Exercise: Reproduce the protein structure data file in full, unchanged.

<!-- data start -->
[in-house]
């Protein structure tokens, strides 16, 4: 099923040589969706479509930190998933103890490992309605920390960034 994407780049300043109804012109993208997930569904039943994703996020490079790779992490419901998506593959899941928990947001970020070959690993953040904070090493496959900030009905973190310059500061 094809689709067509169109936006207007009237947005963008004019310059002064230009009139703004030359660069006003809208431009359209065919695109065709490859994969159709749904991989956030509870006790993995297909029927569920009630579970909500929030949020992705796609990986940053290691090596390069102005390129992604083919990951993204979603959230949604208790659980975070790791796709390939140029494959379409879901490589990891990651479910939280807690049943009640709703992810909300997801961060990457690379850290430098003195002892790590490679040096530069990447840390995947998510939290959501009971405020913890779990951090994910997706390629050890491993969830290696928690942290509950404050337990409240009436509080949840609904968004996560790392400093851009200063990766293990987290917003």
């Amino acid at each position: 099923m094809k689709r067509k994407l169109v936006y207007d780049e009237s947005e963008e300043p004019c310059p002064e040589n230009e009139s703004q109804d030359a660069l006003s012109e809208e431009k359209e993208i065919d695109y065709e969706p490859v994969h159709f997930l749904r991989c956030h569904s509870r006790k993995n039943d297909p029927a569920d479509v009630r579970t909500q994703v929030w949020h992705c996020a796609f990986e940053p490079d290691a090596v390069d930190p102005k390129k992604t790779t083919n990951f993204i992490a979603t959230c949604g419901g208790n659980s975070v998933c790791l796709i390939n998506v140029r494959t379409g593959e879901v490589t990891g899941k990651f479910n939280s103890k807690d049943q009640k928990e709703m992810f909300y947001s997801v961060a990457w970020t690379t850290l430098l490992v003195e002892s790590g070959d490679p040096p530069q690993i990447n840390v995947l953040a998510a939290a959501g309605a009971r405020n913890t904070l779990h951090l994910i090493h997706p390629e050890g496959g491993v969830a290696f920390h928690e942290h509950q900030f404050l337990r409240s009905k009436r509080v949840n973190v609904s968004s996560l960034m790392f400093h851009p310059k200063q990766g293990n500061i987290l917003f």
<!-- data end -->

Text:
[in-house]
């Protein structure tokens, strides 16, 4: 099923040589969706479509930190998933103890490992309605920390960034 994407780049300043109804012109993208997930569904039943994703996020490079790779992490419901998506593959899941928990947001970020070959690993953040904070090493496959900030009905973190310059500061 094809689709067509169109936006207007009237947005963008004019310059002064230009009139703004030359660069006003809208431009359209065919695109065709490859994969159709749904991989956030509870006790993995297909029927569920009630579970909500929030949020992705796609990986940053290691090596390069102005390129992604083919990951993204979603959230949604208790659980975070790791796709390939140029494959379409879901490589990891990651479910939280807690049943009640709703992810909300997801961060990457690379850290430098003195002892790590490679040096530069990447840390995947998510939290959501009971405020913890779990951090994910997706390629050890491993969830290696928690942290509950404050337990409240009436509080949840609904968004996560790392400093851009200063990766293990987290917003």
């Amino acid at each position: 099923m094809k689709r067509k994407l169109v936006y207007d780049e009237s947005e963008e300043p004019c310059p002064e040589n230009e009139s703004q109804d030359a660069l006003s012109e809208e431009k359209e993208i065919d695109y065709e969706p490859v994969h159709f997930l749904r991989c956030h569904s509870r006790k993995n039943d297909p029927a569920d479509v009630r579970t909500q994703v929030w949020h992705c996020a796609f990986e940053p490079d290691a090596v390069d930190p102005k390129k992604t790779t083919n990951f993204i992490a979603t959230c949604g419901g208790n659980s975070v998933c790791l796709i390939n998506v140029r494959t379409g593959e879901v490589t990891g899941k990651f479910n939280s103890k807690d049943q009640k928990e709703m992810f909300y947001s997801v961060a990457w970020t690379t850290l430098l490992v003195e002892s790590g070959d490679p040096p530069q690993i990447n840390v995947l953040a998510a939290a959501g309605a009971r405020n913890t904070l779990h951090l994910i090493h997706p390629e050890g496959g491993v969830a290696f920390h928690e942290h509950q900030f404050l337990r409240s009905k009436r509080v949840n973190v609904s968004s996560l960034m790392f400093h851009p310059k200063q990766g293990n500061i987290l917003f």